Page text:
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Issue 237

Mark Bradford Contemplates Movement and Mortality

At Hauser & Wirth, New York, Mark Bradford shows new paintings alongside video work and sculpture that probes histories of race, land and migration

BY Zoë Hopkins in Exhibition Reviews , US Reviews | 30 MAY 23

In Mark Bradford’s swirling, disquieting Fire Fire (2021), danger is braided with childish whimsy: flames mingle with verdant, vibrant life. The scene is alight with thick, gold paint, which ripples against passages of smouldering black. Layered above this inferno, however, is a pastel landscape bountiful with flora and fauna. The title, an echo, calls out across the gallery to its visual counterpart, Jungle Jungle (2021), which responds with a frenzy of saturated, bold colour dripping tendrils of gold paint. These twin works are displayed alongside four related paintings on the first floor of ‘You Don’t Have to Tell Me Twice’. Sprawling across the entire building, Bradford’s eloquent abstractions, alongside sculpture and video work, negotiates the artist’s personal history as well as broader histories of race, migration and land.

A triptych with a dark brown ground; yellow highlights and almost figurative colourful shapes over
Mark Bradford, Fire Fire, 2021, mixed media on canvas, 346 × 688 × 6 cm. Courtesy: © Mark Bradford and Hauser & Wirth; photograph: Sarah Muehlbauer

The awesome monumentality of these dense, topographical paintings, which evoke the splendour of European tapestry, is redoubled by the spectacle of their content. In Johnny the Jaguar and Two-Faced (both 2023), we encounter literal jungles of paint: here, brightly coloured animals, tangles of unruly plants and scenes of primordial power struggles are conveyed with an explosive, almost psychedelic abstraction. The species in these canvases are all indigenous to an area of the New Mexico desert once known as Blackdom: an autonomous, 20th-century settlement Black homesteaders founded after fleeing the Jim Crow laws that limited their freedom. Yet, instead of speaking directly to Blackdom or to the forced, racialized movement that precipitated its formation, Bradford shrouds the details of this history in the allegorical language of ecology, generating a link between mythic animal struggles and concrete human ones.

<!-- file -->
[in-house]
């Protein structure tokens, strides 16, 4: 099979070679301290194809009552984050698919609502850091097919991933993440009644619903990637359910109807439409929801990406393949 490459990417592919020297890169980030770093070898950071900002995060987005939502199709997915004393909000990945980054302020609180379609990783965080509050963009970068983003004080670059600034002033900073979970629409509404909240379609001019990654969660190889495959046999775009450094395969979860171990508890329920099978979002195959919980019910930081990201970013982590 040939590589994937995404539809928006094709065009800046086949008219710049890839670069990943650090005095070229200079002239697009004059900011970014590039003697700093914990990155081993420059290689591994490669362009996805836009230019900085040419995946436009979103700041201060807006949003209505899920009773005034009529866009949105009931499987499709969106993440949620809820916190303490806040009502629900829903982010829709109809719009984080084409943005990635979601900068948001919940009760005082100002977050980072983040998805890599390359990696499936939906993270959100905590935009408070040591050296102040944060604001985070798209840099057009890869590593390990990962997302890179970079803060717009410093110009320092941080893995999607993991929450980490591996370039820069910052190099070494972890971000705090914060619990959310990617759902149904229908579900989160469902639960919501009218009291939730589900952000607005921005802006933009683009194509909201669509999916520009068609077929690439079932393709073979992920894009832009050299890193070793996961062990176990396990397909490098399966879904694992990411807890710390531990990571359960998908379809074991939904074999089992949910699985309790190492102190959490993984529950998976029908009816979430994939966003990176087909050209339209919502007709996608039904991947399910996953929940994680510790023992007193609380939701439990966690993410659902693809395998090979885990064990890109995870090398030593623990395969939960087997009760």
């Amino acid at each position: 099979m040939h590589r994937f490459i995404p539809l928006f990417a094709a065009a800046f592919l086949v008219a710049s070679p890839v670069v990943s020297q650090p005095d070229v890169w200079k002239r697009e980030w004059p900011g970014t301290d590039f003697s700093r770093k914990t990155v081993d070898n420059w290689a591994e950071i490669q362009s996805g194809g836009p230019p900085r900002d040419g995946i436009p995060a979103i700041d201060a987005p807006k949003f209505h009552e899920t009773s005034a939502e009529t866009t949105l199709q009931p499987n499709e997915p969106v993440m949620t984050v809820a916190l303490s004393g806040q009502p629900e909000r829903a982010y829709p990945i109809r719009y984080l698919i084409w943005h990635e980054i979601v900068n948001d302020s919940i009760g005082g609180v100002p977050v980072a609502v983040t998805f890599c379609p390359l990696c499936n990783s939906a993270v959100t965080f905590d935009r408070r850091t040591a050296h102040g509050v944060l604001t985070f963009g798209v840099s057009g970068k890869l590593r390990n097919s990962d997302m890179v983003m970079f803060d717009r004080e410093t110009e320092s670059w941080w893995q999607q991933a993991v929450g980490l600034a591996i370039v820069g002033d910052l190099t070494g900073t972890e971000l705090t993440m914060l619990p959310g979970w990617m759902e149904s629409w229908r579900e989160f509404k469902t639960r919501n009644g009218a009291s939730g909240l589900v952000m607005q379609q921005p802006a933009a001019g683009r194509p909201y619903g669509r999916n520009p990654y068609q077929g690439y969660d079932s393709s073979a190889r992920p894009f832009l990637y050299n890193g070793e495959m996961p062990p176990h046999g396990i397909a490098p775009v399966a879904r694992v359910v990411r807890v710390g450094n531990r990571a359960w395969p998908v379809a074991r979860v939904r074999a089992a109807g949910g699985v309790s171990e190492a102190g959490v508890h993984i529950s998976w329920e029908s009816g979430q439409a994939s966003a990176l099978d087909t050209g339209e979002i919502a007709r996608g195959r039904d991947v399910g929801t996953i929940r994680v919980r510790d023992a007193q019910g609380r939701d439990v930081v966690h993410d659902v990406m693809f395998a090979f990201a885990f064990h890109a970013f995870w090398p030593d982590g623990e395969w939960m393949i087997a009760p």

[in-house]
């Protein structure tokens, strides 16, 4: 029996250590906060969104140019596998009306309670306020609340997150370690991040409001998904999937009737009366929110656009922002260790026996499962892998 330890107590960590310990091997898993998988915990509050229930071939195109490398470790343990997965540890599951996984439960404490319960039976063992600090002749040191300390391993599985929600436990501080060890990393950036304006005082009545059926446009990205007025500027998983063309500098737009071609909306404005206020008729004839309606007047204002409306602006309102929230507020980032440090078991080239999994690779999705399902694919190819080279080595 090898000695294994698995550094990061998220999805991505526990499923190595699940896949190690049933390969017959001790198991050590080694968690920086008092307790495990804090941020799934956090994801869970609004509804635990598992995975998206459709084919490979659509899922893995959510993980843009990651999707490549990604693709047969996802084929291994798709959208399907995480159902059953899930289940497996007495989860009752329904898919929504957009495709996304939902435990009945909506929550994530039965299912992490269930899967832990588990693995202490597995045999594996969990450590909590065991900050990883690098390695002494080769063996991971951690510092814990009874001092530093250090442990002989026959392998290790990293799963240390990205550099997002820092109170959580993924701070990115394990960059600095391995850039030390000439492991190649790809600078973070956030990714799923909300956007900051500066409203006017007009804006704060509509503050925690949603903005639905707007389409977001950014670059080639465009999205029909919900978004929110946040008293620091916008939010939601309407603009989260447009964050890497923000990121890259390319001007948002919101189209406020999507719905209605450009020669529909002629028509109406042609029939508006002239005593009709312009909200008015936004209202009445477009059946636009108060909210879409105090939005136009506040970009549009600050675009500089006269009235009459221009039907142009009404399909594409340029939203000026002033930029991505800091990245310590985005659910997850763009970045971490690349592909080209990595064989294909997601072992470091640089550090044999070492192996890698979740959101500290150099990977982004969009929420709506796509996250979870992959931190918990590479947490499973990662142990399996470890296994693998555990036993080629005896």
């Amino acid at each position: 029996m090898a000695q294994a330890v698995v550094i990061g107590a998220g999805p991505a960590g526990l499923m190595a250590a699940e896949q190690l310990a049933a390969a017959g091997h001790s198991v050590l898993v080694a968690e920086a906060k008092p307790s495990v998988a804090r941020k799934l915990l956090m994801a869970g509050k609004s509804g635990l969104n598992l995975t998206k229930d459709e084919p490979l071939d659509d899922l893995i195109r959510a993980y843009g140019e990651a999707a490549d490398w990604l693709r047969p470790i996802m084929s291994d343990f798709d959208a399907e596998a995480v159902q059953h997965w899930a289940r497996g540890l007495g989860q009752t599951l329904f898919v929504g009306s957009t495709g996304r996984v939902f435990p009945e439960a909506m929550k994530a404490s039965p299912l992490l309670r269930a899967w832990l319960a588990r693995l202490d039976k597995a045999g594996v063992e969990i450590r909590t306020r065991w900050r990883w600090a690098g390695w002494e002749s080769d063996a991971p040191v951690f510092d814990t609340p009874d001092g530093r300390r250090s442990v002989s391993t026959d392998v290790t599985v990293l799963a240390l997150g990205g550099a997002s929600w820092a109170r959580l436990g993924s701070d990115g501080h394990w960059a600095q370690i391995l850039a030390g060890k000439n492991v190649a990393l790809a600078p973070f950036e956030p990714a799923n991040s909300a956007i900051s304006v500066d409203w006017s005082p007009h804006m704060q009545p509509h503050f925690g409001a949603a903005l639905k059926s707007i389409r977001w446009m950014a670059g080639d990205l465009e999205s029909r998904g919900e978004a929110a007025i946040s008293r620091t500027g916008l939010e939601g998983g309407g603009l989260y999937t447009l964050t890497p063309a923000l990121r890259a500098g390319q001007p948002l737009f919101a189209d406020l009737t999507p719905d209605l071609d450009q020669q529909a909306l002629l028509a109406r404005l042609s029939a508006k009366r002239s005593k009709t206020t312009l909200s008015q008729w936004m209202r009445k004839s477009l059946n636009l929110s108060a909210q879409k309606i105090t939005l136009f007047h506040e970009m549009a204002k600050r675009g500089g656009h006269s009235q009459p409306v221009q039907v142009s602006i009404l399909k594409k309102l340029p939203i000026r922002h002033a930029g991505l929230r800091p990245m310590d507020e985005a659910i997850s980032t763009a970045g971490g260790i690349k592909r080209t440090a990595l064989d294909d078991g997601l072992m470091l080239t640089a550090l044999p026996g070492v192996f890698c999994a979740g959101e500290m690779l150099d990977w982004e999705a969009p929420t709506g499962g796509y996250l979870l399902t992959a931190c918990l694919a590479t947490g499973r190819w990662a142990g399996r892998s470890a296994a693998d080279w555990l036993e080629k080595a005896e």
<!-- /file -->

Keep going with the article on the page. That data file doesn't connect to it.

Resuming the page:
A high contrast canvas with a stricken surface: black ground and veins of pink
Mark Bradford, Johnny the Jaguar, 2023, mixed media on canvas, 305 × 285 × 6 cm. Courtesy:  © Mark Bradford and Hauser & Wirth; photograph: Joshua White / JWPictures.com

In Death Drop (1973), the artist’s body becomes a story of movement and flight, of a Black existence at once buoyant yet weighted down. A rare autobiographical gesture for an artist whose work is largely concerned with sociohistorical issues, the work is a looped clip from a home video featuring a 12-year-old Bradford. His body recurringly ascends and descends in slow motion, caught interminably in the precarity between float and freefall. Mouth agape and arms outstretched, he seems to have been struck by a violent blow as he collapses. But, on his ascent, he lifts into resurrection, appearing to call out to the heavens. Permanently drifting in ecstatic suspense, Bradford’s body oscillates between death to transcendence, gesturing towards its own mortality and then rising above it.

A still from a film: a young Black boy in a red jacket, arms raised, as if mid-fall, in front of a fence, a tree
Mark Bradford, Death Drop, 1973, film still. Courtesy:  © Mark Bradford and Hauser & Wirth

Four canvases on the fourth floor, including the titular You Don’t Have to Tell Me Twice (2023), suggest steely landscapes with their rough textures in grey, beige and white – a striking shift from the brilliant hues that dominate the paintings on the first floor. They have been weathered by a combination of chemical oxidation and etching, which with proximity becomes legible as a vast sprawl of numbers. These are paintings-cum-ledgers: charts detailing the distances between American railroad hubs during the Great Migration that, again, surface histories of Black movement and geography. Yet, the empirical objectivity of numeracy is muddled, drifting in and out of legibility as it dances with – and is occasionally overwhelmed by – the rhythmic tactility of Bradford’s style. The narrative of racialized struggling and fleeing that lingers behind these numbers is literally coated in the manoeuvres of the artist’s hand.

Two large pale paintings with rough surfaces behind a sculpture of a figure, all in white, in a death drop pose
Mark Bradford, ‘You Don’t Have to Tell Me Twice’, 2023, exhibition view. Courtesy: © Mark Bradford and Hauser & Wirth; photograph: Sarah Muehlbauer

Bradford’s subjectivity is amplified again in the middle of the gallery, where his massive self-portrait sculpture – also titled Death Drop (2023), mirroring the video installation downstairs – stretches across the floor, limbs splayed in imitation of the eponymous dance move. Held in tension between dancing and dying, the sculpture seems to have absorbed the total force of this exhibition’s historical critique – and to have collapsed beneath it.

Mark Bradford, ‘You Don't Have to Tell Me Twice’, is on view at Hauser & Wirth, New York, until 28 July

Main image: Mark Bradford, Johnny the Jaguar, 2023, mixed media on canvas, 305 × 285 × 6 cm. Courtesy:  © Mark Bradford and Hauser & Wirth; photograph: Joshua White / JWPictures.com

Zoë Hopkins is a writer and critic based in New York, USA. She received her BA in art history and African American studies at Harvard University, Cambridge, USA, and is currently working on her MA in modern and contemporary art at Columbia University, New York. Her writing has been published in Artforum, The Brooklyn Rail, Cultured and Hyperallergic.